When it came to ‘Spice Up Your Life’ The Spice Girls set out with the modest goal of writing a “a song for the world” – which probably explains why the bravely ambitious song incorporates (deep breath) Latin and Bollywood influences, lyrics in Japanese, German and Spanish, and the regrettable lyric “yellow man in Timbuktu”. That one could probably use a rethink.
Achieving world peace through the medium of pop music aside, the greatest thing about ‘Spice Up Your Life’ (apart from those haunting harmonies and chaotically plunking piano hooks) is the nonsensical bridge. Reeling of various latin American dances – flamenco, lambada and so on – Victoria shakes things up and reaches her peak musical moment of all time when she claims that “we moonwalk the foxtrot”. What does that even mean?!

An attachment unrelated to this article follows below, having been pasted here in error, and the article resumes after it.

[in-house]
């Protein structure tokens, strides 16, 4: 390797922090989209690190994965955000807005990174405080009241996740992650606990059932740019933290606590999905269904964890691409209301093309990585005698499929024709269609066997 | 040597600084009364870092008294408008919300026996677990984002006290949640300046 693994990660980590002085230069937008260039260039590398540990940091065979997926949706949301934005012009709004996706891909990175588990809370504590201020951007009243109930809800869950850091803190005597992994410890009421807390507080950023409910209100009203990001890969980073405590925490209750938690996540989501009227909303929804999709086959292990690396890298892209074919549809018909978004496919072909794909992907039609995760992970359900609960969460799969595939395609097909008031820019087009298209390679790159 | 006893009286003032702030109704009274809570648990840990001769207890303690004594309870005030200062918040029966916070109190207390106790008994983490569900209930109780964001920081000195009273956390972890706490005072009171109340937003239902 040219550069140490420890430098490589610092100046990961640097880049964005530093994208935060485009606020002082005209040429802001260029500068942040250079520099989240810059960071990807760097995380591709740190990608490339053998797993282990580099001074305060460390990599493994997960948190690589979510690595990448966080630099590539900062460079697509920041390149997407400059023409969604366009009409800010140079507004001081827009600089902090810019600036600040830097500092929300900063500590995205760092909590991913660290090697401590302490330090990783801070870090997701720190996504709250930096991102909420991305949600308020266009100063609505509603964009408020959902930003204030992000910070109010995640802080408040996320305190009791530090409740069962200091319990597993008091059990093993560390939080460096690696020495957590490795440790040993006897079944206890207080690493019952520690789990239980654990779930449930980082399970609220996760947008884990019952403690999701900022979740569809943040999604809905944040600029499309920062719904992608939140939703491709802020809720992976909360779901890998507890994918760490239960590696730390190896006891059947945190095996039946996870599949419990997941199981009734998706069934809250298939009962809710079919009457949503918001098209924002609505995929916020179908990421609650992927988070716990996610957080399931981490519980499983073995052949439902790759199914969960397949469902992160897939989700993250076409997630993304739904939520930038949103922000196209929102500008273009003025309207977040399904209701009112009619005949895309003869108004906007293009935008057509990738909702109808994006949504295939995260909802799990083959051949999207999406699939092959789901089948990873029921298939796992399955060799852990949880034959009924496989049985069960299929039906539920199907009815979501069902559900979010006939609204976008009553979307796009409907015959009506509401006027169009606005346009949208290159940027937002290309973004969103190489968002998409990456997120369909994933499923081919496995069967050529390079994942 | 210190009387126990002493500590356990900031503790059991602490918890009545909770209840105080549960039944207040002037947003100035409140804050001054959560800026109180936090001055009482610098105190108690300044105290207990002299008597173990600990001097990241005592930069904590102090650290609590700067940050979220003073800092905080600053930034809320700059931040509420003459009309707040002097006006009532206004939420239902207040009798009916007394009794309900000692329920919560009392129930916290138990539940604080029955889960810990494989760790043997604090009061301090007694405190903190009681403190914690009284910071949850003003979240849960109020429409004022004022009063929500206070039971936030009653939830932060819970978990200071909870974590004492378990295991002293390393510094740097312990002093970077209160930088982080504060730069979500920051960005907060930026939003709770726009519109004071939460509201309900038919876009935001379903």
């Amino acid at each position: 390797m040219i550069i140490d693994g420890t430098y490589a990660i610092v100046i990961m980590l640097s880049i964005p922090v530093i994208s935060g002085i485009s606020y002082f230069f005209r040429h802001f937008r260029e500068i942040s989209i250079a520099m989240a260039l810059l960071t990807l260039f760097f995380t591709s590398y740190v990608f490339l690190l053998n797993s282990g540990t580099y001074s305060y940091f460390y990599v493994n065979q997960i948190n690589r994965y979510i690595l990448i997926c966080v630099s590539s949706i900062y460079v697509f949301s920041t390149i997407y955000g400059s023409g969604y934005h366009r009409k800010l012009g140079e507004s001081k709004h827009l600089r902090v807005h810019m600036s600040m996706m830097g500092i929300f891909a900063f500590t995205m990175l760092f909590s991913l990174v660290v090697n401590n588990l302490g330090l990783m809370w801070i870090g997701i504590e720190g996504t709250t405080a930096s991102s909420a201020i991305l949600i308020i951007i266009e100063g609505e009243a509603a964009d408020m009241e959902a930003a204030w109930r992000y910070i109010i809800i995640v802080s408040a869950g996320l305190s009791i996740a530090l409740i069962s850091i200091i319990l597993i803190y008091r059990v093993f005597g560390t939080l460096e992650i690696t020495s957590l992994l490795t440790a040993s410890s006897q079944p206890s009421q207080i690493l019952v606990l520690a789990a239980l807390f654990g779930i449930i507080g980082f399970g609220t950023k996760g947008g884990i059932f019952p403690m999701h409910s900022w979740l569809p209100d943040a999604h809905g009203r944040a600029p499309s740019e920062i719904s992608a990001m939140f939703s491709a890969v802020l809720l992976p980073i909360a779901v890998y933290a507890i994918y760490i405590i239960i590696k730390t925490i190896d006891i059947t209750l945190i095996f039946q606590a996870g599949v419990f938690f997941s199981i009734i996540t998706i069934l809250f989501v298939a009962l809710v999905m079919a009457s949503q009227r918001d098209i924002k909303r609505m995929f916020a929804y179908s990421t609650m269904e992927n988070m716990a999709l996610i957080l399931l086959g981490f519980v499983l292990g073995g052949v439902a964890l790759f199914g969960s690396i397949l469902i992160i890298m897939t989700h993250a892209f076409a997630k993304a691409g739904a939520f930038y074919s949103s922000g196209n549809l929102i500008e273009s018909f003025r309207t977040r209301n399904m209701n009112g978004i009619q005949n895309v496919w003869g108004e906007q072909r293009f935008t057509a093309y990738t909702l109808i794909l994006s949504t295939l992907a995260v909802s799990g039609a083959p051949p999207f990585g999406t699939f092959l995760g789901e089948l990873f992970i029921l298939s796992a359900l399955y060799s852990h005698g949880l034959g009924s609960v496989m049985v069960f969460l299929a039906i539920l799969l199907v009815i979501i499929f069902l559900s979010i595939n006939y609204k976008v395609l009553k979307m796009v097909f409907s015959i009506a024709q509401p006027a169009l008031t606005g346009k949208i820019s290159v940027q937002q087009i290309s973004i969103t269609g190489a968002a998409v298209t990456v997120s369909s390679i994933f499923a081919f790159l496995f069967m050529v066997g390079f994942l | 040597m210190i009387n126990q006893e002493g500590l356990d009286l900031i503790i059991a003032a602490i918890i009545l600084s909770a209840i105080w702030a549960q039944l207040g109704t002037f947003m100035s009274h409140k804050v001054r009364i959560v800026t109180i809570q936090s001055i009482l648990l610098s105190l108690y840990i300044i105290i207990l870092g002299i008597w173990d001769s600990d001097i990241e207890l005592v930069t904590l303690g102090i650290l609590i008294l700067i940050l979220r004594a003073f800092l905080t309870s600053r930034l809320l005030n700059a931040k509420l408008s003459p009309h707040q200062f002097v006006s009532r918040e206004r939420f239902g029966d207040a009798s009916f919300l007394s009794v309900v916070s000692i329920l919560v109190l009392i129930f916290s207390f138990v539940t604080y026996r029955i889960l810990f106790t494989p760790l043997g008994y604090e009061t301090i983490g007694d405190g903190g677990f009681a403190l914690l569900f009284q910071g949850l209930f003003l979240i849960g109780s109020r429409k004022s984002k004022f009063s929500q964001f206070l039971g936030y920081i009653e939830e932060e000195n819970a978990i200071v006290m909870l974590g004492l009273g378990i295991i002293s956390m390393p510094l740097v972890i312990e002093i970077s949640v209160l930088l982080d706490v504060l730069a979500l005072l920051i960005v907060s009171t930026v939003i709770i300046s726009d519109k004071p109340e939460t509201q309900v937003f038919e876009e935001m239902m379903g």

Originally cooked up by Geri Halliwell – who recorded the bare bones of the song onto a dictaphone while the group were rushed off their feet filming for Spice World – ‘Stop’ has all the makings of a hit: a vague Motown influence, a giant chorus and a very literal dance routine based directly on the song’s lyrics. In order to film the video, The Spice Girls headed to Ireland, taking over a street in the Dublin suburb of Stoneybatter. They reportedly paid residents of Carsaw Street £100 for the inconvenience, and signed autographs all afternoon. How thoughtful!
Y’know how some songs get played so much that they lose all grounding in context and reality? ‘Wannabe’ – potentially Spice Girls’ best-known, most ubiquitous hit – is one such song. If you’re not able to yell out the “Here’s a story from A to Z” section off by heart, what are you even doing with your life? Not Spicing it up, that’s for sure.